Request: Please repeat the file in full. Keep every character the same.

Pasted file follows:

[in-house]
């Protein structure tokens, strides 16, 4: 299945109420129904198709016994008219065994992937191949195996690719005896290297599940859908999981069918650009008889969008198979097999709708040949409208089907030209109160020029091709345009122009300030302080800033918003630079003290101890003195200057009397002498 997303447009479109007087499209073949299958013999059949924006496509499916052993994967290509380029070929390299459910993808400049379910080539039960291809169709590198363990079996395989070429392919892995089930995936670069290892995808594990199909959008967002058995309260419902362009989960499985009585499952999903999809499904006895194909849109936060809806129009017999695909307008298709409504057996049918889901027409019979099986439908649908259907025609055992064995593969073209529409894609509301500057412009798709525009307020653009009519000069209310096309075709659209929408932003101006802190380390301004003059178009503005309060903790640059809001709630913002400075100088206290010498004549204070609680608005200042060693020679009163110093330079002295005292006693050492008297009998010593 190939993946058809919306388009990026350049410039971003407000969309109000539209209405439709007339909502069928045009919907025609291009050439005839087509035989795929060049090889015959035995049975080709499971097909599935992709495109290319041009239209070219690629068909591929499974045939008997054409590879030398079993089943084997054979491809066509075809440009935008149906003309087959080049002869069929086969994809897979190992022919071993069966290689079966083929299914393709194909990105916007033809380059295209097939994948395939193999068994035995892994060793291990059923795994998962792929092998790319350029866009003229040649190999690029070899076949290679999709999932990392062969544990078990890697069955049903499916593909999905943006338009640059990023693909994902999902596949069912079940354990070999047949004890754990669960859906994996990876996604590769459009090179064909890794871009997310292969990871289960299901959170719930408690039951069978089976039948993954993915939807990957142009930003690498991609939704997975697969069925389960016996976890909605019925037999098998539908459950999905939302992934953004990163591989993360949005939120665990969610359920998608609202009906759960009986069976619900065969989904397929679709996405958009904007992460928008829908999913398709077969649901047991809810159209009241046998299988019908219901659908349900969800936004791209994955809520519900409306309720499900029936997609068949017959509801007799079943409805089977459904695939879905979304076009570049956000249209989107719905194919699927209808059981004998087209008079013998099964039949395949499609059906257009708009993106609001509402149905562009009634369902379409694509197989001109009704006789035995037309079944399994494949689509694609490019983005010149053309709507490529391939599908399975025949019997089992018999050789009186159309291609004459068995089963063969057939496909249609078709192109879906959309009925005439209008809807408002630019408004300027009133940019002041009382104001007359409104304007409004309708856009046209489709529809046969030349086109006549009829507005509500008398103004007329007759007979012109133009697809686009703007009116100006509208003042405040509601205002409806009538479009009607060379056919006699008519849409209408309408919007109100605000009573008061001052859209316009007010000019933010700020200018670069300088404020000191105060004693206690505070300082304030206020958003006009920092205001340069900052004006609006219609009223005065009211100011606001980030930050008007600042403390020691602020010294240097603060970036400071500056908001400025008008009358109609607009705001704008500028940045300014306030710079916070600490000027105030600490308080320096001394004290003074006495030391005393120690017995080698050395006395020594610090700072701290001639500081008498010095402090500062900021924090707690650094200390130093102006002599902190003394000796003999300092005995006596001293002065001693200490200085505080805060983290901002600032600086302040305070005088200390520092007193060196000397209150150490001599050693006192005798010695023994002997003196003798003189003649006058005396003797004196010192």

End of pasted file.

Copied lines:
[in-house]
């Protein structure tokens, strides 16, 4: 299945109420129904198709016994008219065994992937191949195996690719005896290297599940859908999981069918650009008889969008198979097999709708040949409208089907030209109160020029091709345009122009300030302080800033918003630079003290101890003195200057009397002498 997303447009479109007087499209073949299958013999059949924006496509499916052993994967290509380029070929390299459910993808400049379910080539039960291809169709590198363990079996395989070429392919892995089930995936670069290892995808594990199909959008967002058995309260419902362009989960499985009585499952999903999809499904006895194909849109936060809806129009017999695909307008298709409504057996049918889901027409019979099986439908649908259907025609055992064995593969073209529409894609509301500057412009798709525009307020653009009519000069209310096309075709659209929408932003101006802190380390301004003059178009503005309060903790640059809001709630913002400075100088206290010498004549204070609680608005200042060693020679009163110093330079002295005292006693050492008297009998010593 190939993946058809919306388009990026350049410039971003407000969309109000539209209405439709007339909502069928045009919907025609291009050439005839087509035989795929060049090889015959035995049975080709499971097909599935992709495109290319041009239209070219690629068909591929499974045939008997054409590879030398079993089943084997054979491809066509075809440009935008149906003309087959080049002869069929086969994809897979190992022919071993069966290689079966083929299914393709194909990105916007033809380059295209097939994948395939193999068994035995892994060793291990059923795994998962792929092998790319350029866009003229040649190999690029070899076949290679999709999932990392062969544990078990890697069955049903499916593909999905943006338009640059990023693909994902999902596949069912079940354990070999047949004890754990669960859906994996990876996604590769459009090179064909890794871009997310292969990871289960299901959170719930408690039951069978089976039948993954993915939807990957142009930003690498991609939704997975697969069925389960016996976890909605019925037999098998539908459950999905939302992934953004990163591989993360949005939120665990969610359920998608609202009906759960009986069976619900065969989904397929679709996405958009904007992460928008829908999913398709077969649901047991809810159209009241046998299988019908219901659908349900969800936004791209994955809520519900409306309720499900029936997609068949017959509801007799079943409805089977459904695939879905979304076009570049956000249209989107719905194919699927209808059981004998087209008079013998099964039949395949499609059906257009708009993106609001509402149905562009009634369902379409694509197989001109009704006789035995037309079944399994494949689509694609490019983005010149053309709507490529391939599908399975025949019997089992018999050789009186159309291609004459068995089963063969057939496909249609078709192109879906959309009925005439209008809807408002630019408004300027009133940019002041009382104001007359409104304007409004309708856009046209489709529809046969030349086109006549009829507005509500008398103004007329007759007979012109133009697809686009703007009116100006509208003042405040509601205002409806009538479009009607060379056919006699008519849409209408309408919007109100605000009573008061001052859209316009007010000019933010700020200018670069300088404020000191105060004693206690505070300082304030206020958003006009920092205001340069900052004006609006219609009223005065009211100011606001980030930050008007600042403390020691602020010294240097603060970036400071500056908001400025008008009358109609607009705001704008500028940045300014306030710079916070600490000027105030600490308080320096001394004290003074006495030391005393120690017995080698050395006395020594610090700072701290001639500081008498010095402090500062900021924090707690650094200390130093102006002599902190003394000796003999300092005995006596001293002065001693200490200085505080805060983290901002600032600086302040305070005088200390520092007193060196000397209150150490001599050693006192005798010695023994002997003196003798003189003649006058005396003797004196010192």